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Boomkat Product Review:
Having already more or less written the guidebook, manifesto and manual for understated rock music, Low's hushed acoustic minimalism and fairytale arrangements have already won them a following that's as devoted as it is large.
"The Great Destroyer", to a collective gasp of surprise, finds low turning up the controls on their amps, dusting off their effects pedals and delivering their most robust and loud release to date. It's a mark of their undisputed genius that despite this marked shift, nothing sounds out of place or forced, an effortless transition into a space that will no doubt open up a whole new raft of supporters for their unique sound.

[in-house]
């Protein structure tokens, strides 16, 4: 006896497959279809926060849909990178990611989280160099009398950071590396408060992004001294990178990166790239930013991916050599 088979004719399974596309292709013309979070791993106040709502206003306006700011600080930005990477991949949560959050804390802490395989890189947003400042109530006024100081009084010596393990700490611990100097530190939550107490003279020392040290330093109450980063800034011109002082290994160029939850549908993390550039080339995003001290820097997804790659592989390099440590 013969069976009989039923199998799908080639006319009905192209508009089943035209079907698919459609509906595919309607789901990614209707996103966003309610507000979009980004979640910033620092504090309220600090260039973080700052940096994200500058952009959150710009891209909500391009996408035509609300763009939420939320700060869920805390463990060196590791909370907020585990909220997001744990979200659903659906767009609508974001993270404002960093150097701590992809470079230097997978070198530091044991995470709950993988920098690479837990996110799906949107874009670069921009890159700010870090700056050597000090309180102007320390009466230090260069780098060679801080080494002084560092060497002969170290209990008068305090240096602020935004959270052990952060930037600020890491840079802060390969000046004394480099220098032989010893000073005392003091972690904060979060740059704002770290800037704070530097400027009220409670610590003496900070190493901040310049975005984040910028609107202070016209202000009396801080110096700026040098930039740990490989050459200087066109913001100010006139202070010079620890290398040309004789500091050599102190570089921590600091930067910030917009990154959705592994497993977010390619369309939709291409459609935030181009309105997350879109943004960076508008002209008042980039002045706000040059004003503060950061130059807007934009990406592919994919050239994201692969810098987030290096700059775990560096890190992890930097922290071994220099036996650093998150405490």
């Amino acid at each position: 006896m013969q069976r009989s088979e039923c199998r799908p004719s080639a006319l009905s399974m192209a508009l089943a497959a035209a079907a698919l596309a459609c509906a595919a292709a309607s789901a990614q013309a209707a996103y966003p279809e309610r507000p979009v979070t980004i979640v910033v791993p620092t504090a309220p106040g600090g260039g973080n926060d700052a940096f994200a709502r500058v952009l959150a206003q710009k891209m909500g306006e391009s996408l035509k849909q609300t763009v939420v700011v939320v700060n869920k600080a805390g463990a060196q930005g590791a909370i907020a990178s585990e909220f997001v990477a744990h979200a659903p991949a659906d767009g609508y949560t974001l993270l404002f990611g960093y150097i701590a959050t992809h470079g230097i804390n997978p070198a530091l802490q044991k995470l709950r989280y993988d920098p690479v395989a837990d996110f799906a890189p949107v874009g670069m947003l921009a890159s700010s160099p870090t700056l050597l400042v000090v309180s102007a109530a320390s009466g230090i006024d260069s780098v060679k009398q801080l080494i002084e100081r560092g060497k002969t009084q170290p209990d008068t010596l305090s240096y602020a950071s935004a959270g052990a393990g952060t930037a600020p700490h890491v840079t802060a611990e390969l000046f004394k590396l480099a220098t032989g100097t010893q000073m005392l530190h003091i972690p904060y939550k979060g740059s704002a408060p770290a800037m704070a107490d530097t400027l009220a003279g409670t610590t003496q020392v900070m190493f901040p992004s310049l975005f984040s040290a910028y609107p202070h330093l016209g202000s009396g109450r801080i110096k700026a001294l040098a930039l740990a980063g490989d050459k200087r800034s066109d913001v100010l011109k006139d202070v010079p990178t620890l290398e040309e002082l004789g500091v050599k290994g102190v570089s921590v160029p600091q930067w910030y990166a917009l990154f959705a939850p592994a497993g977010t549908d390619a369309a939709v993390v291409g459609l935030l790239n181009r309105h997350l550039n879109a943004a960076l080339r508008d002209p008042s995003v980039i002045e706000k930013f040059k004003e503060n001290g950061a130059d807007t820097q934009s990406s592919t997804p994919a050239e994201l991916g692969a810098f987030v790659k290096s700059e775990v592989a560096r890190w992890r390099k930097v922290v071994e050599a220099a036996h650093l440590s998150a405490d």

The opening "Monkey" attaches a lyrical vitriol to a beautifully distorted, gnarly bassline, while a similarly jarring narrative follows on the sublime restrained hush of "Pissing". "The Great Destroyer" finds Low at the peak of their powers, you can almost imagine all those years of whispered sessions and candle-lit performances building up this store of noise and adrenaline, finally emerging in this beautifully angry shape.